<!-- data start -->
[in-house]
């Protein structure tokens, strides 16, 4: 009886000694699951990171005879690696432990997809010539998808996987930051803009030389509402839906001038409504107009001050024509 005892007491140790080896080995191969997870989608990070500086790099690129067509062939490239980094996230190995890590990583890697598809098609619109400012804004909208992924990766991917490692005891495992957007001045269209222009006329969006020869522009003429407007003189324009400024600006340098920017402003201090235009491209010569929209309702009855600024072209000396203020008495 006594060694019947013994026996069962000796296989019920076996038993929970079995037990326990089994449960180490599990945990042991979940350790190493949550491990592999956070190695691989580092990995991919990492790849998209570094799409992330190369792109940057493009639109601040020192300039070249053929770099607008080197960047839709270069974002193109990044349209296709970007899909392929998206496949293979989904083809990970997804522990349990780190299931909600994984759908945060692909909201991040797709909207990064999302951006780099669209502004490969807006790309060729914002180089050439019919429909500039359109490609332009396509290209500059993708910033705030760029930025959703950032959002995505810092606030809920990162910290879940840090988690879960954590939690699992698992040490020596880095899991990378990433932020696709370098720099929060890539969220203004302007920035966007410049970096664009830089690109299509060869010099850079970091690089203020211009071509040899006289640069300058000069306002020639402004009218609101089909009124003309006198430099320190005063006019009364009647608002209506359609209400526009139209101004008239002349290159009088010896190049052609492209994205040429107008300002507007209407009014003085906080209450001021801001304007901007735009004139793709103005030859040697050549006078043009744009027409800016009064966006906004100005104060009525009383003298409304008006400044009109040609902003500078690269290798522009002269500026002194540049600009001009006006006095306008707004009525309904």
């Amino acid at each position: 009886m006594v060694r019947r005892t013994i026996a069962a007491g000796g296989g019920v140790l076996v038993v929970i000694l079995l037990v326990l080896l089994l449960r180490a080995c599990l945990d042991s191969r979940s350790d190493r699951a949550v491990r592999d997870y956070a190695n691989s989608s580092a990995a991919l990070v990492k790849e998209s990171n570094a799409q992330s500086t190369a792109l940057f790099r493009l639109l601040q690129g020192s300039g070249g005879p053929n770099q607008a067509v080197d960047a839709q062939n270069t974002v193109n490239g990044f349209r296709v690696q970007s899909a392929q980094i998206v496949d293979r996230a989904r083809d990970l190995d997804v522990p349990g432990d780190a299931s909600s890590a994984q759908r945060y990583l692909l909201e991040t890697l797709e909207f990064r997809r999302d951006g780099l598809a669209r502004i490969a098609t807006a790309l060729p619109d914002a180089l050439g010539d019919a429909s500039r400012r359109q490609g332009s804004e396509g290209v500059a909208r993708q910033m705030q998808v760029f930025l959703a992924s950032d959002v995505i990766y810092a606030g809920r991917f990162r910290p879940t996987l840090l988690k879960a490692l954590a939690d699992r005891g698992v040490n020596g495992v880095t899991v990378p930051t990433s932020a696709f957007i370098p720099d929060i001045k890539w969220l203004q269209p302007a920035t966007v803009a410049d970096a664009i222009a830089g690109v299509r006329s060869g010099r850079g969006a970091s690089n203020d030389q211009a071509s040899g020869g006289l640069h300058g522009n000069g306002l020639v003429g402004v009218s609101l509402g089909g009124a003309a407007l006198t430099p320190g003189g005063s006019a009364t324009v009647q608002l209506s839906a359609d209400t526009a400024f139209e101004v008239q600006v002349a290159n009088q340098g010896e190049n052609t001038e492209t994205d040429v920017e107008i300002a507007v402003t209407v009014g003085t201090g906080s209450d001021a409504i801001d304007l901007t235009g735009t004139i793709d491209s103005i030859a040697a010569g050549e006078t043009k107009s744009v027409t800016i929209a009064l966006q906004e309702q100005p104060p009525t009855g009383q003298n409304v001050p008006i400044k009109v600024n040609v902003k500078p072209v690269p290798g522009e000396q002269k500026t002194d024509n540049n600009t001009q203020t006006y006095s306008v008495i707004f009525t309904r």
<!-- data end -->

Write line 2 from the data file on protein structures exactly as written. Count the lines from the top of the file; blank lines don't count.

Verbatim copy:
């Protein structure tokens, strides 16, 4: 009886000694699951990171005879690696432990997809010539998808996987930051803009030389509402839906001038409504107009001050024509 005892007491140790080896080995191969997870989608990070500086790099690129067509062939490239980094996230190995890590990583890697598809098609619109400012804004909208992924990766991917490692005891495992957007001045269209222009006329969006020869522009003429407007003189324009400024600006340098920017402003201090235009491209010569929209309702009855600024072209000396203020008495 006594060694019947013994026996069962000796296989019920076996038993929970079995037990326990089994449960180490599990945990042991979940350790190493949550491990592999956070190695691989580092990995991919990492790849998209570094799409992330190369792109940057493009639109601040020192300039070249053929770099607008080197960047839709270069974002193109990044349209296709970007899909392929998206496949293979989904083809990970997804522990349990780190299931909600994984759908945060692909909201991040797709909207990064999302951006780099669209502004490969807006790309060729914002180089050439019919429909500039359109490609332009396509290209500059993708910033705030760029930025959703950032959002995505810092606030809920990162910290879940840090988690879960954590939690699992698992040490020596880095899991990378990433932020696709370098720099929060890539969220203004302007920035966007410049970096664009830089690109299509060869010099850079970091690089203020211009071509040899006289640069300058000069306002020639402004009218609101089909009124003309006198430099320190005063006019009364009647608002209506359609209400526009139209101004008239002349290159009088010896190049052609492209994205040429107008300002507007209407009014003085906080209450001021801001304007901007735009004139793709103005030859040697050549006078043009744009027409800016009064966006906004100005104060009525009383003298409304008006400044009109040609902003500078690269290798522009002269500026002194540049600009001009006006006095306008707004009525309904």